4. In relation to actual applications, I know it’s a cliché repeated by many a careers advisor but the main thing you have to do is to make yourself stand out.  By that I don’t mean fancy paper or numerous follow-up emails; I mean that there has to be something on your form which makes someone think ‘ah, that’s interesting, I’d really like a conversation with him/her about that’.  You need to be identifiable to the HR teams or partners discussing your application as ‘the guy who volunteered in the charity shop‘ or  ‘that girl who did the conservation project’.  I’m not suggesting they’re great examples but you need to be able to show you’re passionate about something, anything!  You can make shopping or rugby sound different and interesting if you address it in the right way.  Above all it gives you something to have a meaningful conversation about in the interview.
  5. Finally, I am a firm believer that a training contract is a meeting of personalities – you have to be right for the firm but the firm has to be right for you too.  There is a suitable firm for every law student; it’s just a case of finding it!

How do you think students can demonstrate that they have commercial awareness?

I know this is a requirement which a lot of people struggle with but actually it’s one of the easiest to comply with if you put some thought into it.  Commercial considerations are all around you, all the time – you just have to take notice of them, remember them and work out a way to work them into conversations at interviews or careers talks.  You can be commercially aware on many different levels:

  1. Locally commercially aware – has something significant happened in your local area which may mean e.g. more building work going on or more tourists will be attracted?
  2. Geographically commercially aware – is your region heavily dependant on certain sectors e.g. the public sector?  What are the advantages/disadvantages of that?  Is there scope for growth in other areas?
  3. Nationally/globally commercially aware – read all the news you can!  Know what is happening in the financial and legal markets (not necessarily in great detail but in overview) and think about how that may affect clients.  Before an interview make a note of interesting stories in the news and think about how they may be linked to the firm you’re interviewing for.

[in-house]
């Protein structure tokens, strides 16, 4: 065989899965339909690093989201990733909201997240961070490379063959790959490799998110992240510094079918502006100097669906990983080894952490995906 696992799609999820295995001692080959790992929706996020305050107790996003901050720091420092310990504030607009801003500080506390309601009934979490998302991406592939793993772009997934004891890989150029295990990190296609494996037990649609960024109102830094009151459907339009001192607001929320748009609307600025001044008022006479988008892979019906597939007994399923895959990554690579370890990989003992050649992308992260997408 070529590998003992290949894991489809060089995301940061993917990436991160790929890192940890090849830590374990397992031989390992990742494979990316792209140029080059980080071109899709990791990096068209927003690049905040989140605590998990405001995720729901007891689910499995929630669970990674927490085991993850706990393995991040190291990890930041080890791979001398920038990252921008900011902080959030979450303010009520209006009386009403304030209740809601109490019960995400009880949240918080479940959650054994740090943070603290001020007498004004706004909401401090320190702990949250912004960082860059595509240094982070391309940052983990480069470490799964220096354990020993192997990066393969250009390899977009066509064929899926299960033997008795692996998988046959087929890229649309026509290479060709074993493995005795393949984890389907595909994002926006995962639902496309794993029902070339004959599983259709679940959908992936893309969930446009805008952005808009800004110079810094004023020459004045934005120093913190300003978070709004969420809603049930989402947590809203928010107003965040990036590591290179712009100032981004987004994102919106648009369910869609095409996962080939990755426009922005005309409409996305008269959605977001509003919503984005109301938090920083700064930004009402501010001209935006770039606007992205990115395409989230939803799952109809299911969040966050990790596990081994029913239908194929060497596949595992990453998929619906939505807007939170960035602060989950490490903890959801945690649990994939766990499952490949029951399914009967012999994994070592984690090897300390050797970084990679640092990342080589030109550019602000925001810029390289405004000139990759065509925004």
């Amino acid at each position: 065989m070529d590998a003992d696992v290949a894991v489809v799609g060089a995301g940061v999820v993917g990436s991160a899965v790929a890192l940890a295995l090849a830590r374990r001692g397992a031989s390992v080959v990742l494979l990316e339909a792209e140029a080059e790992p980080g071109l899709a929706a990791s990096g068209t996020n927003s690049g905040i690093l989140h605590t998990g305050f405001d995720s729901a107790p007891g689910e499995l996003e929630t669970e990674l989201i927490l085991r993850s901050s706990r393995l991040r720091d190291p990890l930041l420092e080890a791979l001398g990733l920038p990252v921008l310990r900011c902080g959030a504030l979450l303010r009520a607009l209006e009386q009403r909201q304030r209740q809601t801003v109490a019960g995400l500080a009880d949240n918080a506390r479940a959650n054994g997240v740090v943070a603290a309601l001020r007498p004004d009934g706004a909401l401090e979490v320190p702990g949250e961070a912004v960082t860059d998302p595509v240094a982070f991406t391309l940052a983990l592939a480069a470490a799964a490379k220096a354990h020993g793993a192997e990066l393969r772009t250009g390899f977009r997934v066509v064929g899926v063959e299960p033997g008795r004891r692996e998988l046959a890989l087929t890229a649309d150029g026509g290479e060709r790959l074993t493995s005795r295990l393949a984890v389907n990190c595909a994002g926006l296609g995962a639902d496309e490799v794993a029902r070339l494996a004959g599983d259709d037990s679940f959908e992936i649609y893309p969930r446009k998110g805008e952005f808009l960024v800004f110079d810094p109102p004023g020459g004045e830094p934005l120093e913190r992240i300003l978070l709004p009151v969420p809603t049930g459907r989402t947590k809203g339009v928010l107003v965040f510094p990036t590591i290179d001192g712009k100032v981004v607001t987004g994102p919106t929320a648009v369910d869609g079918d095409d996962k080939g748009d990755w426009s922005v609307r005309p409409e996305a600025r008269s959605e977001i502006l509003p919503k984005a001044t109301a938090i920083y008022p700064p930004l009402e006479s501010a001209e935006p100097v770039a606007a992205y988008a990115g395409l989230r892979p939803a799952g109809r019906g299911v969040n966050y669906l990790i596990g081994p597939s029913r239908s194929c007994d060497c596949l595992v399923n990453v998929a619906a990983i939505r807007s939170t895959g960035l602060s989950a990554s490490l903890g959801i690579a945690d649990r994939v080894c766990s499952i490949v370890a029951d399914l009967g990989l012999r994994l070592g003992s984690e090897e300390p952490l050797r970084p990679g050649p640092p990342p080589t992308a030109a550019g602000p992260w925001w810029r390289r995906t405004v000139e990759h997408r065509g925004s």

First and foremost, commercial awareness is about money.  It is about bearing in mind what may have a positive or negative affect on a client’s business.  That can be anything from good/bad publicity to legislative changes in tax or health & safety laws.  Businesses are concerned with making money and anything which may affect that ability to make money is a commercial consideration.  The scope for commercial awareness is huge and it’s an area where you can really make your views unique and memorable.

How can a law student network and make contacts?

I appreciate that it is difficult as a law student to speak to people who you think have influence in law firms.  However, you would be surprised how many firms ask their trainees and NQs for suggestions and opinions on new trainees.  Therefore, whoever you meet at law fairs/careers talks/networking events, keep a note of their name and be pleasant to them!  Making contact with a trainee is much easier than contacting a partner and can still be a good foot in the door.  Try to stand out by appearing confident, happy and polite but avoid being overbearing or arrogant at all costs.

And finally, what do you think are the most important skills to have to become a successful solicitor?

You need to have a thick skin.  As a trainee you are going to receive criticism and you need to build on that criticism (and indeed criticise yourself) to become a successful solicitor.

Lastly just smile.  It sounds like ridiculous advice but you can be instantly discounted by a firm if you come across as sullen or unsociable.  A smile is the easiest way to connect with people you’re speaking to and makes you much more memorable.

People think that the really successful solicitors are hard faced and ruthless but in truth the best solicitors are only like that when they absolutely have to be, such as in certain negotiations.  The rest of the time they’re considerate, approachable people who are well-liked by colleagues and clients!